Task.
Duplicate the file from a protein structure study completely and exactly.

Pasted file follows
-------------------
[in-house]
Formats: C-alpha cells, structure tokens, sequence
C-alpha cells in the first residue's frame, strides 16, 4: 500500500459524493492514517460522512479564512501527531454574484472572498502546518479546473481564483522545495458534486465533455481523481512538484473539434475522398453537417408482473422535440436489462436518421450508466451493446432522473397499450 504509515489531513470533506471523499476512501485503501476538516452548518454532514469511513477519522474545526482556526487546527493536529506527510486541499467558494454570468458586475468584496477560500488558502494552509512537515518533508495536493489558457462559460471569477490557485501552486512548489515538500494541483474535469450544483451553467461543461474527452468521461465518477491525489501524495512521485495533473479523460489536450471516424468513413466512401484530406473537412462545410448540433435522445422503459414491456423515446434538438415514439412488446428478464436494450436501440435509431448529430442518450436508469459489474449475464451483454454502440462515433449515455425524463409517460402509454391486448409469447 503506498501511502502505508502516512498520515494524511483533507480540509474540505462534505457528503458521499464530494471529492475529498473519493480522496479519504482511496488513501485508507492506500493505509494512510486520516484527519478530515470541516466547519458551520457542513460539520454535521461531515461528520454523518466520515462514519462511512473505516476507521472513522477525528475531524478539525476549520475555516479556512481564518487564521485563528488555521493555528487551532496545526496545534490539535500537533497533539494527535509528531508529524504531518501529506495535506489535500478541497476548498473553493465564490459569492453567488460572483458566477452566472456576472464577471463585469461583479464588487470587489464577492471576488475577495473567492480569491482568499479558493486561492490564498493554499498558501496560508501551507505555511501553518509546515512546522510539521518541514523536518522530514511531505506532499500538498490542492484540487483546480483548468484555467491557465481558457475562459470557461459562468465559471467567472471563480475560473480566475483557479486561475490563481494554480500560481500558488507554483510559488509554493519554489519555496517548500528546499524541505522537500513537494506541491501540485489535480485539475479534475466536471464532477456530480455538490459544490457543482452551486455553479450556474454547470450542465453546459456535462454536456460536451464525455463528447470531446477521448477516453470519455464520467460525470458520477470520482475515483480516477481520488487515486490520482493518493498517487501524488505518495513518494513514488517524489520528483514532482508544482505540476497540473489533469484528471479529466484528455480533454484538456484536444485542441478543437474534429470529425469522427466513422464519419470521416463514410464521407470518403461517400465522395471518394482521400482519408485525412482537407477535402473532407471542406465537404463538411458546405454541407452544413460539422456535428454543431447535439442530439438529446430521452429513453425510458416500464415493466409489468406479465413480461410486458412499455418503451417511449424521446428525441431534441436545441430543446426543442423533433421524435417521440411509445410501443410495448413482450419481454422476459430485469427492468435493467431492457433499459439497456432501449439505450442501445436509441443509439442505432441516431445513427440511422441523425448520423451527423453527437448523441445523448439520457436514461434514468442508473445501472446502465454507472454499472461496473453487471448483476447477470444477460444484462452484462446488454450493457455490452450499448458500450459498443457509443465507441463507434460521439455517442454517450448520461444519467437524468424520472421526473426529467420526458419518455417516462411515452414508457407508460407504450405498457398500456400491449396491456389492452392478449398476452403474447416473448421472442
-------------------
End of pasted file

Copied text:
[in-house]
Formats: C-alpha cells, structure tokens, sequence
C-alpha cells in the first residue's frame, strides 16, 4: 500500500459524493492514517460522512479564512501527531454574484472572498502546518479546473481564483522545495458534486465533455481523481512538484473539434475522398453537417408482473422535440436489462436518421450508466451493446432522473397499450 504509515489531513470533506471523499476512501485503501476538516452548518454532514469511513477519522474545526482556526487546527493536529506527510486541499467558494454570468458586475468584496477560500488558502494552509512537515518533508495536493489558457462559460471569477490557485501552486512548489515538500494541483474535469450544483451553467461543461474527452468521461465518477491525489501524495512521485495533473479523460489536450471516424468513413466512401484530406473537412462545410448540433435522445422503459414491456423515446434538438415514439412488446428478464436494450436501440435509431448529430442518450436508469459489474449475464451483454454502440462515433449515455425524463409517460402509454391486448409469447 503506498501511502502505508502516512498520515494524511483533507480540509474540505462534505457528503458521499464530494471529492475529498473519493480522496479519504482511496488513501485508507492506500493505509494512510486520516484527519478530515470541516466547519458551520457542513460539520454535521461531515461528520454523518466520515462514519462511512473505516476507521472513522477525528475531524478539525476549520475555516479556512481564518487564521485563528488555521493555528487551532496545526496545534490539535500537533497533539494527535509528531508529524504531518501529506495535506489535500478541497476548498473553493465564490459569492453567488460572483458566477452566472456576472464577471463585469461583479464588487470587489464577492471576488475577495473567492480569491482568499479558493486561492490564498493554499498558501496560508501551507505555511501553518509546515512546522510539521518541514523536518522530514511531505506532499500538498490542492484540487483546480483548468484555467491557465481558457475562459470557461459562468465559471467567472471563480475560473480566475483557479486561475490563481494554480500560481500558488507554483510559488509554493519554489519555496517548500528546499524541505522537500513537494506541491501540485489535480485539475479534475466536471464532477456530480455538490459544490457543482452551486455553479450556474454547470450542465453546459456535462454536456460536451464525455463528447470531446477521448477516453470519455464520467460525470458520477470520482475515483480516477481520488487515486490520482493518493498517487501524488505518495513518494513514488517524489520528483514532482508544482505540476497540473489533469484528471479529466484528455480533454484538456484536444485542441478543437474534429470529425469522427466513422464519419470521416463514410464521407470518403461517400465522395471518394482521400482519408485525412482537407477535402473532407471542406465537404463538411458546405454541407452544413460539422456535428454543431447535439442530439438529446430521452429513453425510458416500464415493466409489468406479465413480461410486458412499455418503451417511449424521446428525441431534441436545441430543446426543442423533433421524435417521440411509445410501443410495448413482450419481454422476459430485469427492468435493467431492457433499459439497456432501449439505450442501445436509441443509439442505432441516431445513427440511422441523425448520423451527423453527437448523441445523448439520457436514461434514468442508473445501472446502465454507472454499472461496473453487471448483476447477470444477460444484462452484462446488454450493457455490452450499448458500450459498443457509443465507441463507434460521439455517442454517450448520461444519467437524468424520472421526473426529467420526458419518455417516462411515452414508457407508460407504450405498457398500456400491449396491456389492452392478449398476452403474447416473448421472442